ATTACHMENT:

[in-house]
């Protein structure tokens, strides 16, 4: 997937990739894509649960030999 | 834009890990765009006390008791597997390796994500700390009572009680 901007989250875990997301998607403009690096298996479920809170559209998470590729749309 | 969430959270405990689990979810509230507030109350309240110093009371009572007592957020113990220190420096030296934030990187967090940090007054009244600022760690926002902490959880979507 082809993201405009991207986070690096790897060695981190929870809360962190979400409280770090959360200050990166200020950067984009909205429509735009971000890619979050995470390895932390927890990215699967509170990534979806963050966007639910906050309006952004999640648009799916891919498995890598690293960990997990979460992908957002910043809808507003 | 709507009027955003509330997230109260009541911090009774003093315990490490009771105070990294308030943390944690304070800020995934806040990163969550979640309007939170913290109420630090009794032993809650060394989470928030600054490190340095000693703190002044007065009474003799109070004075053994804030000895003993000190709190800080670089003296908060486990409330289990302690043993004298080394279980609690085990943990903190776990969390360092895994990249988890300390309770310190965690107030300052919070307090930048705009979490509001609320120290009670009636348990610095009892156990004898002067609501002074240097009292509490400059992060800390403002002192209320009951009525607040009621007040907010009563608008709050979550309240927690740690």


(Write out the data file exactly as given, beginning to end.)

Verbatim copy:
[in-house]
């Protein structure tokens, strides 16, 4: 997937990739894509649960030999 | 834009890990765009006390008791597997390796994500700390009572009680 901007989250875990997301998607403009690096298996479920809170559209998470590729749309 | 969430959270405990689990979810509230507030109350309240110093009371009572007592957020113990220190420096030296934030990187967090940090007054009244600022760690926002902490959880979507 082809993201405009991207986070690096790897060695981190929870809360962190979400409280770090959360200050990166200020950067984009909205429509735009971000890619979050995470390895932390927890990215699967509170990534979806963050966007639910906050309006952004999640648009799916891919498995890598690293960990997990979460992908957002910043809808507003 | 709507009027955003509330997230109260009541911090009774003093315990490490009771105070990294308030943390944690304070800020995934806040990163969550979640309007939170913290109420630090009794032993809650060394989470928030600054490190340095000693703190002044007065009474003799109070004075053994804030000895003993000190709190800080670089003296908060486990409330289990302690043993004298080394279980609690085990943990903190776990969390360092895994990249988890300390309770310190965690107030300052919070307090930048705009979490509001609320120290009670009636348990610095009892156990004898002067609501002074240097009292509490400059992060800390403002002192209320009951009525607040009621007040907010009563608008709050979550309240927690740690």